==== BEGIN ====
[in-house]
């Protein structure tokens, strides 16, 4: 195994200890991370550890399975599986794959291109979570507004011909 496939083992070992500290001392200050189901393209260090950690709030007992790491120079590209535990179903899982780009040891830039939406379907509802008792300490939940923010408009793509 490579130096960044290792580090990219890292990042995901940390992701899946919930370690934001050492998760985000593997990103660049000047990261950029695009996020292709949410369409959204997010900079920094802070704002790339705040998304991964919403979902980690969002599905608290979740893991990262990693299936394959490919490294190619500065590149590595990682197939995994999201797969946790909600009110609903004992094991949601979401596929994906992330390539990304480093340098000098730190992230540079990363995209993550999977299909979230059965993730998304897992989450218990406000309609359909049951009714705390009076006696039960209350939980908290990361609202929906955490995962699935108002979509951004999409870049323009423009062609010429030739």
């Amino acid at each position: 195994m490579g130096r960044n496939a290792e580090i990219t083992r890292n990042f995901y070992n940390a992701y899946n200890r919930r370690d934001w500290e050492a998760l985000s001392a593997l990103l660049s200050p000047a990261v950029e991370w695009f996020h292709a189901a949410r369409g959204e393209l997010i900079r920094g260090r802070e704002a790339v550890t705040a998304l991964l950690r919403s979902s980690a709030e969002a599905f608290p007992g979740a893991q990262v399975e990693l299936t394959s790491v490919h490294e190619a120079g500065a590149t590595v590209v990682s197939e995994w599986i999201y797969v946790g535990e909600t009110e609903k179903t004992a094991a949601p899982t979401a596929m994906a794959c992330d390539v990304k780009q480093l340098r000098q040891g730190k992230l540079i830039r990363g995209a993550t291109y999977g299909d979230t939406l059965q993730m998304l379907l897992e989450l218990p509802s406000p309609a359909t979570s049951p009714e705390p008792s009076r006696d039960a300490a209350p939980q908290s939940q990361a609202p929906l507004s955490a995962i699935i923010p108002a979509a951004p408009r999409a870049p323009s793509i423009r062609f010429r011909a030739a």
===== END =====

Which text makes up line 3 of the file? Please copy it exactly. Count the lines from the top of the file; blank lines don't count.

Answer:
């Amino acid at each position: 195994m490579g130096r960044n496939a290792e580090i990219t083992r890292n990042f995901y070992n940390a992701y899946n200890r919930r370690d934001w500290e050492a998760l985000s001392a593997l990103l660049s200050p000047a990261v950029e991370w695009f996020h292709a189901a949410r369409g959204e393209l997010i900079r920094g260090r802070e704002a790339v550890t705040a998304l991964l950690r919403s979902s980690a709030e969002a599905f608290p007992g979740a893991q990262v399975e990693l299936t394959s790491v490919h490294e190619a120079g500065a590149t590595v590209v990682s197939e995994w599986i999201y797969v946790g535990e909600t009110e609903k179903t004992a094991a949601p899982t979401a596929m994906a794959c992330d390539v990304k780009q480093l340098r000098q040891g730190k992230l540079i830039r990363g995209a993550t291109y999977g299909d979230t939406l059965q993730m998304l379907l897992e989450l218990p509802s406000p309609a359909t979570s049951p009714e705390p008792s009076r006696d039960a300490a209350p939980q908290s939940q990361a609202p929906l507004s955490a995962i699935i923010p108002a979509a951004p408009r999409a870049p323009s793509i423009r062609f010429r011909a030739a």